B.J. has lost seven in a row and despite the fact that he looked better than he has in years in his last fight, for the UFC to continue to book him would be promotional malpractice. No, he’s not getting knocked out cold, but neither did Ali. Repeated, subconcussive brain trauma is incredibly bad for your health. To allow Penn (or Anderson) to continue taking that trauma is a dereliction of duty. Sure, someone else will hire them *cough* Bellator *cough*, but the UFC doesn’t have to be involved in that game any longer.

That being said, I still want to see Anderson vs. Robbie Lawler.

What are they doing with flyweight?

Nope. Maybe it delays the extinction, but the UFC is actively cutting ranked fighters. 125 is getting shuttered one way or another. It’s just a matter of how long it takes.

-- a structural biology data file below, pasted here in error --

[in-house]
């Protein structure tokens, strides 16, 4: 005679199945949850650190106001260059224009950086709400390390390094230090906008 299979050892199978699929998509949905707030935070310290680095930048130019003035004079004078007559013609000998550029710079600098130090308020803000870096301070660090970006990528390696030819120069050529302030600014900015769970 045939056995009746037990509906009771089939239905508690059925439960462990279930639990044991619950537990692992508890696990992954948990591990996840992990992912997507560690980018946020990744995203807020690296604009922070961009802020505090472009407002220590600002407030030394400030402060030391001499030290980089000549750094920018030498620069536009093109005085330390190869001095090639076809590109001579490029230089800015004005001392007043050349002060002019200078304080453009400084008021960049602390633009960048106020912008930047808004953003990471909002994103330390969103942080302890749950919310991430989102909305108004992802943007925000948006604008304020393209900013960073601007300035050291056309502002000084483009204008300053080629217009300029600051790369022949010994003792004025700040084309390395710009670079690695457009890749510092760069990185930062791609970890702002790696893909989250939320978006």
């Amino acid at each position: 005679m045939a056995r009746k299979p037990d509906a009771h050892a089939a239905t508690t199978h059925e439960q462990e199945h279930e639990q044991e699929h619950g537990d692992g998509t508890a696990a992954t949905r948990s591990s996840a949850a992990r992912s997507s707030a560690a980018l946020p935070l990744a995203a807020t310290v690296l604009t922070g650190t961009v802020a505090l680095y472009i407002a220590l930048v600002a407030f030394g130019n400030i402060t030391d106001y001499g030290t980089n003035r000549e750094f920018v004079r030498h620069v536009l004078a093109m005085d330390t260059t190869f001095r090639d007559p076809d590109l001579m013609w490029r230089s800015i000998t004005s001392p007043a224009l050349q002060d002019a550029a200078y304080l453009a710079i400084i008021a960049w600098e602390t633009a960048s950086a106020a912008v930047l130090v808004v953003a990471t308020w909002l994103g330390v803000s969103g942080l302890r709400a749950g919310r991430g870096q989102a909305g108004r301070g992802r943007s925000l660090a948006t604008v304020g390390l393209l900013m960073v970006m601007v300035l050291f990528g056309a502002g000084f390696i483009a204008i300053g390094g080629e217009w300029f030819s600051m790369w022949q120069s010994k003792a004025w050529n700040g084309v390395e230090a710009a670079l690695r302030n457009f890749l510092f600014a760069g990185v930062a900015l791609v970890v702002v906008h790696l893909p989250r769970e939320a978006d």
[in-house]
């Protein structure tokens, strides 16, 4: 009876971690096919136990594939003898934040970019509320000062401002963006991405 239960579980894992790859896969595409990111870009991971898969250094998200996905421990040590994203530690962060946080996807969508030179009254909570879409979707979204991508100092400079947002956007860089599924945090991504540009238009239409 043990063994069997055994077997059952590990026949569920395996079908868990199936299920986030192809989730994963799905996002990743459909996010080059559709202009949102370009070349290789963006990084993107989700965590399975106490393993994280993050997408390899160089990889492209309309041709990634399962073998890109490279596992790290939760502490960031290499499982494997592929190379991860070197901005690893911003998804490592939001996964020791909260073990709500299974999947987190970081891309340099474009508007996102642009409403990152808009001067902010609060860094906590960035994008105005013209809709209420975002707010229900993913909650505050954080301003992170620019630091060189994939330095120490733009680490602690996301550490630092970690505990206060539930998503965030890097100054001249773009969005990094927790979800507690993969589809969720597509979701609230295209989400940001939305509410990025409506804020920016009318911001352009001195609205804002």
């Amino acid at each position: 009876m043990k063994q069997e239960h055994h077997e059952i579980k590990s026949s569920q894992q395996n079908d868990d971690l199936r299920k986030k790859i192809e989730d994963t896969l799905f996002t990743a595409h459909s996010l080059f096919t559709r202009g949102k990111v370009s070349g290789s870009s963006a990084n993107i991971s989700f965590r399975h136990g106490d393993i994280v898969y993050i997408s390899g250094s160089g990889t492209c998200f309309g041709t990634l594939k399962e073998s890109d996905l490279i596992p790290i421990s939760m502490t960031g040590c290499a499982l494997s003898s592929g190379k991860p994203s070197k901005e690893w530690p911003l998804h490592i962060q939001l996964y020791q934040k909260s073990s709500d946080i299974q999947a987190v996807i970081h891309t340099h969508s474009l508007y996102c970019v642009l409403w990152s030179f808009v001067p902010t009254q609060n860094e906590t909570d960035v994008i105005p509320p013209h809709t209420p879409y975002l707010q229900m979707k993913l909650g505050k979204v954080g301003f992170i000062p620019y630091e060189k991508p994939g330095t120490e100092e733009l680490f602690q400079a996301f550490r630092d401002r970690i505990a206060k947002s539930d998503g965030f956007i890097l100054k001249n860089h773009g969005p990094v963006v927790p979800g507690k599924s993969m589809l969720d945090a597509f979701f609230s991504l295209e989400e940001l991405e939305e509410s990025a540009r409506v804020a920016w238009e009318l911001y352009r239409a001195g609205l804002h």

This is easy. Regardless of how many promotions are involved, no booth should have more than three commentators. Any more and they start talking over each other. Anik is definitely the play-by-play man, and for color we’re going with Mauro Ranallo; I think his bombast would pair well with Anik as the straight man. And for our third man in the booth, there can be no other choice besides Brian Stann. Stann was the best commentator in MMA when he retired so for this one-time event, we’re opening the checkbook to bring him back for a specialty showcase.

That was easy. Much more interesting would be what would this hypothetical fight card look like? Here’s my take:

And if I’m running the show, all of those are five-rounders. Sure the card will last for 12 hours but I would watch every damn minute of it and pay $500 for the PPV.

Thanks for reading this week. If you have any burning questions about the latest in MMA, you can send your Hot Tweets to me, @JedKMeshew. The best ones will be featured here next week.